Cyberwar fears: disaggregating the threat

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Is that China over there, stealing everything?

My man Mark Thompson puts up a cheeky post yesterday that I most heartily approved of. In it he speaks of cyberwar worrywarts and rightly fears that, as the terror war recedes in some priority, new little piggies approach the DoD trough. And as these cyberwar advocates find such a prime target in China, I would note that their efforts merge with those of the big-war crowd that also hopes to regain ascendancy – despite the overall budget crunch.

Now, Mark gets immediately taken to task by none other the great Bruce Sterling over at Wired (HT, Craig Nordin). All contretemps concerning Jules Verne aside, Sterling’s points don’t negate Mark’s post really at all. He just argues orthogonally that the Chinese cyber thievery is vast – meaning global, and that the general background noise of nasty bits floating around global IT networks are getting truly serious (beyond ankle biting, as he puts it). Sterling casually dismisses the whole get-rich-quick effort by cyberwar enthusiasts in the defense community by saying this is normal behavior.

I don’t have any trouble with either post, because they argue different things.  Mark’s concerned about the cyberwar threat being hyped to the point of perverting the Defense budget at a time of great choices, while Sterling is defending the notion that all these threats in general, plus China’s global thievery, are real issues worth worrying about.

My triangulation is this: China’s thievery is vast and should be dealt with globally. Historically, the US puts up with such thievery (think Japan decades ago, then South Korea) if you’re a friend who’s trying to catch up. Yes, eventually we get mightily pissed and do plenty to convince you to knock it off, but you get the drift: catching-up thievery okay for friends. China is doing the same thing the US did in the 19th century, using the best means available. China is sort of friend, sort of enemy, but we’ve put up with the thieving without much complaint until recently.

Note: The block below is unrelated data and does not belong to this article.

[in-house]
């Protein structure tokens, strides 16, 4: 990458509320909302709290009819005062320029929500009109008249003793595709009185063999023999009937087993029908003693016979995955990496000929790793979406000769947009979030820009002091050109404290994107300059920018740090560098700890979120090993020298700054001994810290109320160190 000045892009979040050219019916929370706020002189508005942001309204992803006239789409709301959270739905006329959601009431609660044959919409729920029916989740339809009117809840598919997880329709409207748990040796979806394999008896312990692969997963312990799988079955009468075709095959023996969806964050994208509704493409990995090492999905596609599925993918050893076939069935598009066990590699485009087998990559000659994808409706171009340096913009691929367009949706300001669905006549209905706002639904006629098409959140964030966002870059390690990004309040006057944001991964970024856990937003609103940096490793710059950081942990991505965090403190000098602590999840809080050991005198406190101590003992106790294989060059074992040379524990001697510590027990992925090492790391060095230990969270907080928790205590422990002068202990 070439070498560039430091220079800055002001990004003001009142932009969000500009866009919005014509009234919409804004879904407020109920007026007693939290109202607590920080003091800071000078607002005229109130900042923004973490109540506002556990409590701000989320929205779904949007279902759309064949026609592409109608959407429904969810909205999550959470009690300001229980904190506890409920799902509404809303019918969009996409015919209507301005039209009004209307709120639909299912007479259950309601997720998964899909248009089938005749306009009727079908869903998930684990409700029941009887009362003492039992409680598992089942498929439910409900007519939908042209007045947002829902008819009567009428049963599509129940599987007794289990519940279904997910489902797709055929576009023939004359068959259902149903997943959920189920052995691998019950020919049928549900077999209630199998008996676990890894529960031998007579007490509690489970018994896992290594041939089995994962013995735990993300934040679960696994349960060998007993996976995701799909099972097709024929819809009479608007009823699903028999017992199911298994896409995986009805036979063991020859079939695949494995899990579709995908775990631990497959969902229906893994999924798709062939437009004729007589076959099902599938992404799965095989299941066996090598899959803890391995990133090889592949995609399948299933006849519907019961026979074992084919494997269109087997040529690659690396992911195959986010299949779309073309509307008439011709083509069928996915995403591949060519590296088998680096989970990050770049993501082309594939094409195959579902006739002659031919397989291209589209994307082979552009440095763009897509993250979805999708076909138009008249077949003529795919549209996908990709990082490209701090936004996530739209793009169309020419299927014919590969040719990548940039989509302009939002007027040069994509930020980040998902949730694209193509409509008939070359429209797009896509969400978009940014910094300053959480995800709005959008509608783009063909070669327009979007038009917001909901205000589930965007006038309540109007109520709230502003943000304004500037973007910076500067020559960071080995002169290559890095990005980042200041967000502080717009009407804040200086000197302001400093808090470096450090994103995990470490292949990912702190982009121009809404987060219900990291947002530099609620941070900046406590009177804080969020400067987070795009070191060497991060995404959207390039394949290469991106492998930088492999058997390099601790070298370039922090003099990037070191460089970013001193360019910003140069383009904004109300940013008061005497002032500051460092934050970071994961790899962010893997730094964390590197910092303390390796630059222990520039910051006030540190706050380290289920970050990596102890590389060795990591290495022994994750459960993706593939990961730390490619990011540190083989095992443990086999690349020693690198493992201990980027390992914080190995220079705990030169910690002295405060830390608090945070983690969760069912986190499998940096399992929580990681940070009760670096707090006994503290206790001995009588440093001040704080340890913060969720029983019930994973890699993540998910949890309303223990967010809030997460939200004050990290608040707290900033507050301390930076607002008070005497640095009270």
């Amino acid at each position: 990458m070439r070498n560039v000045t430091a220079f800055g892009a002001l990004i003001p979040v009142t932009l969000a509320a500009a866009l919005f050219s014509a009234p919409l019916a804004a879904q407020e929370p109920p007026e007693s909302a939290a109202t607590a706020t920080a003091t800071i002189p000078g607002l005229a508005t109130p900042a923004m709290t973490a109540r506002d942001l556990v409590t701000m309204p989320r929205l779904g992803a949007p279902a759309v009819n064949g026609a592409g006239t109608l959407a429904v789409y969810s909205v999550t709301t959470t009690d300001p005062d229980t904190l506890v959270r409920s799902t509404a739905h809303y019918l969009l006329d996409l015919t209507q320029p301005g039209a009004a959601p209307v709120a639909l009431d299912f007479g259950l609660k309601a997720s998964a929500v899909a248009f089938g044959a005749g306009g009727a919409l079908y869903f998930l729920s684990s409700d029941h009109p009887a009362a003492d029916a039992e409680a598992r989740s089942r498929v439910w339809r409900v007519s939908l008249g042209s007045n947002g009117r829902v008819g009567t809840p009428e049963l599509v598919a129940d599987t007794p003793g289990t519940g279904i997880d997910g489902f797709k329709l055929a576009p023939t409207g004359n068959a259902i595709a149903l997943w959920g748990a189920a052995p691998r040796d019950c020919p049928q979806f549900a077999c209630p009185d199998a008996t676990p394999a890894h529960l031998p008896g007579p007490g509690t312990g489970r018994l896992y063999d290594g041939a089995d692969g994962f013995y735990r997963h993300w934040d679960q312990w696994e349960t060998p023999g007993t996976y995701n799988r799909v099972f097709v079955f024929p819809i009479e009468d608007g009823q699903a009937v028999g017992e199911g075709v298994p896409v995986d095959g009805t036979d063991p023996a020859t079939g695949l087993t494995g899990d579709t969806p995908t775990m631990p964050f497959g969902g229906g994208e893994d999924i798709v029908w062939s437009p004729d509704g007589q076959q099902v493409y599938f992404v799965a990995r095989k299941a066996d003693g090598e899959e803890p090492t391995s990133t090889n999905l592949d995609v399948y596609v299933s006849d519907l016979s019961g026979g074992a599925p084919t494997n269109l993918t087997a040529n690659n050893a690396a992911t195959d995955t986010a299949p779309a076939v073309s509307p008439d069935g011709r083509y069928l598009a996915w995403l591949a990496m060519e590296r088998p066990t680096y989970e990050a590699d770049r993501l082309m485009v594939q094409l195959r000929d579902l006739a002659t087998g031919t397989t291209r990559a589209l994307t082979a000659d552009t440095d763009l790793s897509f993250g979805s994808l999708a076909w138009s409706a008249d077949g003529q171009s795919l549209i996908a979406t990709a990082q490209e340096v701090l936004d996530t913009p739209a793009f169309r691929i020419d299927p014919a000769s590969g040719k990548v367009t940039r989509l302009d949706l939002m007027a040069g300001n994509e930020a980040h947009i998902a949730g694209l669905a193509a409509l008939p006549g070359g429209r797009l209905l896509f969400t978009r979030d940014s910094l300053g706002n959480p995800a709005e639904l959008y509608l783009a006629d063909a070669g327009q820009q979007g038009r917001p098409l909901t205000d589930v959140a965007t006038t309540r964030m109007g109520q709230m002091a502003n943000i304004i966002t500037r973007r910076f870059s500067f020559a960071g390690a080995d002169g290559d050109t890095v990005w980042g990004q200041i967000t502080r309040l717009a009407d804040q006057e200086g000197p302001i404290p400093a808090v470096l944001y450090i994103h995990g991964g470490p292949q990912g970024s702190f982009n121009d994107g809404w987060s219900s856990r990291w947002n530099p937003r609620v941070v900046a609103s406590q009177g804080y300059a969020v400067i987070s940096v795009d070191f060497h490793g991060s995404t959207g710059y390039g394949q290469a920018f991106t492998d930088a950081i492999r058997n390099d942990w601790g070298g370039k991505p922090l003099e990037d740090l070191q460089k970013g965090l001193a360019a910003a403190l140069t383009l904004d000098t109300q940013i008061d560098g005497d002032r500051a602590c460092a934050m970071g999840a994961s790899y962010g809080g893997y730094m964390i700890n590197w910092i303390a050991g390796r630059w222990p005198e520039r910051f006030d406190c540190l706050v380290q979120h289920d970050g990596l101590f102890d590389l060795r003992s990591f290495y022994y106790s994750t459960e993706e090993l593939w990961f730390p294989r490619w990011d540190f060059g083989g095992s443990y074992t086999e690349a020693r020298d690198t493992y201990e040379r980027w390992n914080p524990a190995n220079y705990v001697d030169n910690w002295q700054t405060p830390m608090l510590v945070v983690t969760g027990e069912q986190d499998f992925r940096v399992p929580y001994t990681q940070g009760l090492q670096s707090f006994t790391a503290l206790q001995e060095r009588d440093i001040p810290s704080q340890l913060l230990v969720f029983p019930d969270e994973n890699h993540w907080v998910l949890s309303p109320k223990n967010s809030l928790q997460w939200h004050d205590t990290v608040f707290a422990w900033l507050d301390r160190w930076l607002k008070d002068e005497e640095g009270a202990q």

We should start the big push to re-educate China on this score. It has drawn close enough for the thieving to be interpreted as truly damaging and dangerous. China’s counter is, check out our 700 million interior rural poor. It’s a good counter, but it won’t fly going forward, so some new rule set must be generated. Naturally, America will see itself in charge of the global effort to crack down on Chinese thievery, and while we should definitely lead, we shouldn’t take charge too much, because if we do, the whole dynamic will get snatched up by our military-industrial complex and turned into something far more sinister and over-the-top – Mark’s very legitimate fear.

So to sum up: we are at a natural point with China where this becomes a very big deal. We just don’t want it to become THE national security deal. That would be inappropriate and diverting. We need our military to stay focused on the real-world tasks at hand, and not retreat into some fortress IT America mode. Militarizing the protection of our IT networks is a bad idea, in my mind.  It’s a very bad idea. And I say that as somebody who’s worked in national security for two decades and the IT private-sector industry for most of the last decade.